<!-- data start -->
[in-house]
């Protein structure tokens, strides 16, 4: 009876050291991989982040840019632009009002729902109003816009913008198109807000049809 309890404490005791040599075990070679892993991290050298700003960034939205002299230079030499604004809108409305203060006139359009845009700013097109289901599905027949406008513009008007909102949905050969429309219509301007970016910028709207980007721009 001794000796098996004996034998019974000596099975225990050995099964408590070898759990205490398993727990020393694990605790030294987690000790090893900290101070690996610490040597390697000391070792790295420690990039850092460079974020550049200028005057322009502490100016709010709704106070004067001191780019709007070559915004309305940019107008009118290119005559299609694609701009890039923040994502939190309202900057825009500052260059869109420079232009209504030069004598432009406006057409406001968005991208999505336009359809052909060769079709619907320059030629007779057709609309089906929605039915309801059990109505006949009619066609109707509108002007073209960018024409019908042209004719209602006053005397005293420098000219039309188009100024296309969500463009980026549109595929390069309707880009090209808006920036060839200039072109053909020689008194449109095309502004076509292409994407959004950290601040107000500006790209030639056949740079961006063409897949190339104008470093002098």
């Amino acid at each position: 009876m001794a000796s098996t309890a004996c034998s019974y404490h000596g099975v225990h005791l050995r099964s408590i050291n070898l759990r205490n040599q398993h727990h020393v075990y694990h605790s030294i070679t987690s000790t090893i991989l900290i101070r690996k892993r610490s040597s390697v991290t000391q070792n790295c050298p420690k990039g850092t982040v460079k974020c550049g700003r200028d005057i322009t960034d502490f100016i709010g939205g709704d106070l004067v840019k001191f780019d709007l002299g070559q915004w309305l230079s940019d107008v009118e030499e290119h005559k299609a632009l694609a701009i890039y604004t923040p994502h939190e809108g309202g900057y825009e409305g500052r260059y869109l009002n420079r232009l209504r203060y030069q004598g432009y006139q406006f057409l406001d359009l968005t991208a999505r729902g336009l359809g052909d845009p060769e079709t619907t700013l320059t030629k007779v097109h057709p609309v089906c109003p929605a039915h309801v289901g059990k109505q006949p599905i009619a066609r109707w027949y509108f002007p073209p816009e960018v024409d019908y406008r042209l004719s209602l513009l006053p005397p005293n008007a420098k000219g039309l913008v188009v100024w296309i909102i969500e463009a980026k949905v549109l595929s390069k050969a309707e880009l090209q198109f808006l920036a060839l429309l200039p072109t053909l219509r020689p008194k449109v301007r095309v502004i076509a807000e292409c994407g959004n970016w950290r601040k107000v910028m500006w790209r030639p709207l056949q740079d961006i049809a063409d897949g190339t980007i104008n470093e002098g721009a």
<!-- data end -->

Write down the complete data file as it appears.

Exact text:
[in-house]
């Protein structure tokens, strides 16, 4: 009876050291991989982040840019632009009002729902109003816009913008198109807000049809 309890404490005791040599075990070679892993991290050298700003960034939205002299230079030499604004809108409305203060006139359009845009700013097109289901599905027949406008513009008007909102949905050969429309219509301007970016910028709207980007721009 001794000796098996004996034998019974000596099975225990050995099964408590070898759990205490398993727990020393694990605790030294987690000790090893900290101070690996610490040597390697000391070792790295420690990039850092460079974020550049200028005057322009502490100016709010709704106070004067001191780019709007070559915004309305940019107008009118290119005559299609694609701009890039923040994502939190309202900057825009500052260059869109420079232009209504030069004598432009406006057409406001968005991208999505336009359809052909060769079709619907320059030629007779057709609309089906929605039915309801059990109505006949009619066609109707509108002007073209960018024409019908042209004719209602006053005397005293420098000219039309188009100024296309969500463009980026549109595929390069309707880009090209808006920036060839200039072109053909020689008194449109095309502004076509292409994407959004950290601040107000500006790209030639056949740079961006063409897949190339104008470093002098």
């Amino acid at each position: 009876m001794a000796s098996t309890a004996c034998s019974y404490h000596g099975v225990h005791l050995r099964s408590i050291n070898l759990r205490n040599q398993h727990h020393v075990y694990h605790s030294i070679t987690s000790t090893i991989l900290i101070r690996k892993r610490s040597s390697v991290t000391q070792n790295c050298p420690k990039g850092t982040v460079k974020c550049g700003r200028d005057i322009t960034d502490f100016i709010g939205g709704d106070l004067v840019k001191f780019d709007l002299g070559q915004w309305l230079s940019d107008v009118e030499e290119h005559k299609a632009l694609a701009i890039y604004t923040p994502h939190e809108g309202g900057y825009e409305g500052r260059y869109l009002n420079r232009l209504r203060y030069q004598g432009y006139q406006f057409l406001d359009l968005t991208a999505r729902g336009l359809g052909d845009p060769e079709t619907t700013l320059t030629k007779v097109h057709p609309v089906c109003p929605a039915h309801v289901g059990k109505q006949p599905i009619a066609r109707w027949y509108f002007p073209p816009e960018v024409d019908y406008r042209l004719s209602l513009l006053p005397p005293n008007a420098k000219g039309l913008v188009v100024w296309i909102i969500e463009a980026k949905v549109l595929s390069k050969a309707e880009l090209q198109f808006l920036a060839l429309l200039p072109t053909l219509r020689p008194k449109v301007r095309v502004i076509a807000e292409c994407g959004n970016w950290r601040k107000v910028m500006w790209r030639p709207l056949q740079d961006i049809a063409d897949g190339t980007i104008n470093e002098g721009a």